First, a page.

Friday, February 18th, 2011 at 9:07 am,
Android, UI Design.
Written by Romain Guy
Watch in full 720p. This is a very simple demo that shows how to use some of the new Android 3.0 APIs.
Not a bad gallery. I still think cooliris does it the best.
It’s not a real app @mytharak, just a demo for new APIs :)
A demo with no code? :) This would be a great candidate for a Fragments source code example.
The code will be published. However, this demo does not use fragments.
[...] This post was mentioned on Twitter by Steve Troughton-Sm…, Ronald v.d. Lingen, Mark Gjøl, Esca Gelion, Pierre and others. Pierre said: RT @romainguy: Having fun with the Android 3.0 SDK: http://t.co/KHWwr5K #android #androiddev [...]
Nice job Romain :)
It is quite smooth, and a very nice looking gallery, but still a very slight choppiness. Is this due to a framerate limitation or something else?
Totally dig your photographs.
Renderscript, isn’t it ?
@mr_archano: It’s not RenderScript, it’s Android’s standard UI toolkit
@Jorsher: My computer was having a hard time recording 720p video at 60fps so it dropped a few frames (that’s why the first time you see the map, it goes away very quickly, it’s an artifact of recording the video)
Good to hear Romain Guy, I was hoping it was an issue with the recording. Choppy UI has been one of my biggest annoyances for a long time, and I’m looking forward to dev’ing with Honeycomb and its successor.
The app itself can get a little bit choppy if you do what I did in the video and press very quickly on a bunch of different pictures: it will start animating them all which may cost too much in fillrate. I also did not optimize the animations yet, so it fires one animation per sliding picture, which can cause quite a bit of overhead if there are too many at the same time. This would easily be fixed by using a single animator that animates all the pictures at the same time.
Is the source an actual physical device with HDMI-out, or does it come from the emulator? If the latter, what’s the spec of your computer? It’s hard/impossible to develop anything for 3.0 when the emulator is as slow as it is.
The source is an actual device.
OK. Do you know if there will be any improvements to the emulator soon?
We’re aware of the issue, but the problem is that the emulator is an emulator. It has to emulate an ARM CPU, which is very expensive. We are considering various solutions though.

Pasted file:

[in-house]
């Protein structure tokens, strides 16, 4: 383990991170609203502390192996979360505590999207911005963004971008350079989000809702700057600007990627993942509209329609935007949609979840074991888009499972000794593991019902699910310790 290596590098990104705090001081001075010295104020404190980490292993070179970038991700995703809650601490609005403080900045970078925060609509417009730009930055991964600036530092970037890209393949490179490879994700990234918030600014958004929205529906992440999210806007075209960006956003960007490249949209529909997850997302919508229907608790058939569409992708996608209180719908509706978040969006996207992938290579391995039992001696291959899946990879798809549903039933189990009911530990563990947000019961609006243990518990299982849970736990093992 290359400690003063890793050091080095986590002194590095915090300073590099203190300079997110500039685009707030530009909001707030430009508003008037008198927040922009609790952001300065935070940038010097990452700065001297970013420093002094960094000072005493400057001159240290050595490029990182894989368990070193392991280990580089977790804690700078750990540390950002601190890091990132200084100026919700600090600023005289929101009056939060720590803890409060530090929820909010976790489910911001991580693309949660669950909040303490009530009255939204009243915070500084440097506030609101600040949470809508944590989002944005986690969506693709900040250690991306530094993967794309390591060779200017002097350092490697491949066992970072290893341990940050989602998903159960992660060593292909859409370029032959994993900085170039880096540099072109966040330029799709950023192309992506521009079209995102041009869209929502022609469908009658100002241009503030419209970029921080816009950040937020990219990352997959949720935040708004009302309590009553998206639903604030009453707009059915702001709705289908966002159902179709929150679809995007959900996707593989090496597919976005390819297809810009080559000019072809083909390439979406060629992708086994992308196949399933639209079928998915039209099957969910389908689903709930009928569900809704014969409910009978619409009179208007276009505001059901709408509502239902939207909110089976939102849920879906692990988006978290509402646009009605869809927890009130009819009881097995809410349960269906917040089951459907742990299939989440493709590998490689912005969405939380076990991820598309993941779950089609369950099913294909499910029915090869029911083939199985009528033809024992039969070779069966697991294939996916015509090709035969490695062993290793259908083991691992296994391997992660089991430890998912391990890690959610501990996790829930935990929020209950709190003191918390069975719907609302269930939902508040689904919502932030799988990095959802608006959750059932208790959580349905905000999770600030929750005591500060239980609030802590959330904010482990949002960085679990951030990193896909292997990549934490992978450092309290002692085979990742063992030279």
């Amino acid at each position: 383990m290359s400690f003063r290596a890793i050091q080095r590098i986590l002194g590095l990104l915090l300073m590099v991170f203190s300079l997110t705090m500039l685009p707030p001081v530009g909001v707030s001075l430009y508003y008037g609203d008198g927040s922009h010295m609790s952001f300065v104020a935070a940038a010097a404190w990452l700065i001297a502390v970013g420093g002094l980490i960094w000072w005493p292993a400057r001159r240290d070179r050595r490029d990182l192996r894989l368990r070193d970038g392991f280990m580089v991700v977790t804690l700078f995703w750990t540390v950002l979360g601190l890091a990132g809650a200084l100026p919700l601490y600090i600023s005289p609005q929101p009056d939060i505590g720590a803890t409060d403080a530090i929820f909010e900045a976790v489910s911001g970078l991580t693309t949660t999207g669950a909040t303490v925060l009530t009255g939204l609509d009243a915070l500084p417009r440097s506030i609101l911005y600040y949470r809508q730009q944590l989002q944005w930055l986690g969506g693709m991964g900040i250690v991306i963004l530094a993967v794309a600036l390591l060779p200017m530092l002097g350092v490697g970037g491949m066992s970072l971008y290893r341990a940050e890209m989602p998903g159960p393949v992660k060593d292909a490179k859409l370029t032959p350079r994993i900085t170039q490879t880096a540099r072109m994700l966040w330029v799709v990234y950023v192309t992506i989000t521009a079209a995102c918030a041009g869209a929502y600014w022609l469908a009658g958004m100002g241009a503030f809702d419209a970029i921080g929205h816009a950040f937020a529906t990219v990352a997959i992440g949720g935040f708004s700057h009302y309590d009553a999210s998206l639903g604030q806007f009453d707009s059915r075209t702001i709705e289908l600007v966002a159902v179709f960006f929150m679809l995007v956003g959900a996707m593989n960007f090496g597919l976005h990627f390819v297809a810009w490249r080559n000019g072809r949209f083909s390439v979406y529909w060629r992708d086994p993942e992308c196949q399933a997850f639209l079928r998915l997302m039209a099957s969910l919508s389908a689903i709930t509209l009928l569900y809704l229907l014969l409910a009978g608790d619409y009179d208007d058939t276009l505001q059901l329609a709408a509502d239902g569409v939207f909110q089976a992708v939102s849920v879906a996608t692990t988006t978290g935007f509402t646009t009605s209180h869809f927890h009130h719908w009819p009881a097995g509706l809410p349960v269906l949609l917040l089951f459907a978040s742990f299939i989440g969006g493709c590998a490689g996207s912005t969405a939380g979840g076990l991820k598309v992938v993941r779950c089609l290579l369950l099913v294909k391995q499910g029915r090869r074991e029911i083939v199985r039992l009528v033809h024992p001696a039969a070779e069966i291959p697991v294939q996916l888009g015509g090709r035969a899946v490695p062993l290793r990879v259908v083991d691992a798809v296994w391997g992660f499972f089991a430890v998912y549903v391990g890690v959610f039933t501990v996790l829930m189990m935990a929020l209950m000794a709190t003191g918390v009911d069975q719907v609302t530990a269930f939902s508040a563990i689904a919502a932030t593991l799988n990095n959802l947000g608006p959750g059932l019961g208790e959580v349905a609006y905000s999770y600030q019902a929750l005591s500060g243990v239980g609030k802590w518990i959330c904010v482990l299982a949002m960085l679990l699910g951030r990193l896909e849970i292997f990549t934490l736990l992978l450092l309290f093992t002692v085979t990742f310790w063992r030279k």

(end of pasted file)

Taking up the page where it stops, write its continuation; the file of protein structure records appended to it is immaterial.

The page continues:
[...] eye candy around here. If you really want to get the full effect, click on over to the 720p link. [Curious-Creature via [...]
[...] AndroidCentral | Curious-Creature] Also See:A quick look at the Android 3.0 SDK animations demoAndroid 3.0 SDK Preview Ported To The [...]
Really a good demo for Animation in Android 3.0. Thanks for your sharing!
Being longing to this program codes…:)
Romain: I understand. It’s really hindering the development process, so I hope it gets addressed in some way or the other.
[...] nothing TOO exciting – but cool and good-looking nonetheless. Check it out in the video above. [Curious Creature via AC] Article source: [...]
[...] TOO exciting – but cool and good-looking nonetheless. Check it out in the video above. [Curious Creature via [...]
These are pretty pictures, but after watching the demo I know nothing more about Android 3.0 animations than I did before watching it. Where can I go for more information?
David, I will publish the source code of this demo as soon as I can.
Smooth animation, looking forward to see more demos.
With what tools did you make this video?
An HDMI capture card and Adobe Premiere.
@David: For information about the new animation API, check out the API docs in the 3.0 SDK, plus the API Demos (the “Animations” category) for various examples. Also, there is an upcoming article on the Android developer blog hopefully being published Real Soon Now….
Only partially related to the smooth animation, but when you talk about hardware acceleration, is it only the drawing part? or the compositing part as well? Constant smooth animation would imply compositing since high complexity views would not cause it to stutter because its only required to draw once to a bitmap/fbo for each view. Also, in the sdk it said views do not have a set layer initially, so I’m wondering if turning on the hardwareacceleration in the manifest automatically sets each view with its own hardware layer? or does the developer have to set the layer specifically? Thanks.
The source code is now available at http://code.google.com/p/xlarge-demos/
@Alex Layers have to be turned on manually. It is a good practice to enable/disable hardware layers when starting/stopping an animation. Note that it makes sense only for very complex views (if a View only draws a bitmap, it doesn’t matter.) There’s an example of enabling hardware layers for a ListView in the source code I just linked to.
[...] published last week a video of a simple Android 3.0 animation demo and I promised I would publish the source code as soon as possible. I am happy to tell you that it [...]
This is a fantastic looking demo, and a fine testament to the flexibility of Android UIs.
It occurs to me that Google should have more creative examples like this with source code on the Android developers site. Many developers/users seem to think that multi-pane displays (such as this one) are only possible with 3.0s UI toolkit. An online resource would expose the flexibility of the system.
[...] TOO exciting – but cool and good-looking nonetheless. Check it out in the video above. [Curious Creature via AC] Source Android Phone Fans – Android 3.0 Animations Framework Demoed [VIDEO]Related [...]
[...] eye candy around here. If you really want to get the full effect, click on over to the 720p link. [Curious-Creature via Twitter]A quick look at the Android 3.0 SDK animations demo posted originally by Android [...]
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